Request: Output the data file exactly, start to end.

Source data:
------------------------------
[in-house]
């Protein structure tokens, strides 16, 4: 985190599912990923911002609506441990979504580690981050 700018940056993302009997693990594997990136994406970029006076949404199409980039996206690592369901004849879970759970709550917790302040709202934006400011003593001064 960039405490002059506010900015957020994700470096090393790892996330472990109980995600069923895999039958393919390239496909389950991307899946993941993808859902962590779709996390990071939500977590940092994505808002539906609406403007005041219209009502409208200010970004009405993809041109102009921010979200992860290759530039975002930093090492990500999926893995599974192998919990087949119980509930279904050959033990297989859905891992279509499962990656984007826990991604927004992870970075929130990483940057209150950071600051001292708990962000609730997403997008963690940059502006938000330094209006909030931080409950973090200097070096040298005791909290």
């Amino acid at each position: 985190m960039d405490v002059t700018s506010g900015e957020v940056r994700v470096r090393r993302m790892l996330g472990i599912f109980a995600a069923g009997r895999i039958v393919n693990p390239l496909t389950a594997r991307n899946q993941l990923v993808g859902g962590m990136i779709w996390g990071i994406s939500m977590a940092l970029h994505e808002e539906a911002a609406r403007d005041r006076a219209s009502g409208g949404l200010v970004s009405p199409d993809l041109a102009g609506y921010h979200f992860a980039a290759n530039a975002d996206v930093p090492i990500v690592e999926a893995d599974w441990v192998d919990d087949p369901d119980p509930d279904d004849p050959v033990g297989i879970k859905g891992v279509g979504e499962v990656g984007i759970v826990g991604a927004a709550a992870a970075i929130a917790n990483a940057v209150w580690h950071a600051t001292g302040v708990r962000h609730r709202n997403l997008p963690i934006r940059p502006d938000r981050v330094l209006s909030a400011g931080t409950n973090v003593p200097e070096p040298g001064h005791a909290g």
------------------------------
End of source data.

[in-house]
């Protein structure tokens, strides 16, 4: 985190599912990923911002609506441990979504580690981050 700018940056993302009997693990594997990136994406970029006076949404199409980039996206690592369901004849879970759970709550917790302040709202934006400011003593001064 960039405490002059506010900015957020994700470096090393790892996330472990109980995600069923895999039958393919390239496909389950991307899946993941993808859902962590779709996390990071939500977590940092994505808002539906609406403007005041219209009502409208200010970004009405993809041109102009921010979200992860290759530039975002930093090492990500999926893995599974192998919990087949119980509930279904050959033990297989859905891992279509499962990656984007826990991604927004992870970075929130990483940057209150950071600051001292708990962000609730997403997008963690940059502006938000330094209006909030931080409950973090200097070096040298005791909290």
């Amino acid at each position: 985190m960039d405490v002059t700018s506010g900015e957020v940056r994700v470096r090393r993302m790892l996330g472990i599912f109980a995600a069923g009997r895999i039958v393919n693990p390239l496909t389950a594997r991307n899946q993941l990923v993808g859902g962590m990136i779709w996390g990071i994406s939500m977590a940092l970029h994505e808002e539906a911002a609406r403007d005041r006076a219209s009502g409208g949404l200010v970004s009405p199409d993809l041109a102009g609506y921010h979200f992860a980039a290759n530039a975002d996206v930093p090492i990500v690592e999926a893995d599974w441990v192998d919990d087949p369901d119980p509930d279904d004849p050959v033990g297989i879970k859905g891992v279509g979504e499962v990656g984007i759970v826990g991604a927004a709550a992870a970075i929130a917790n990483a940057v209150w580690h950071a600051t001292g302040v708990r962000h609730r709202n997403l997008p963690i934006r940059p502006d938000r981050v330094l209006s909030a400011g931080t409950n973090v003593p200097e070096p040298g001064h005791a909290g």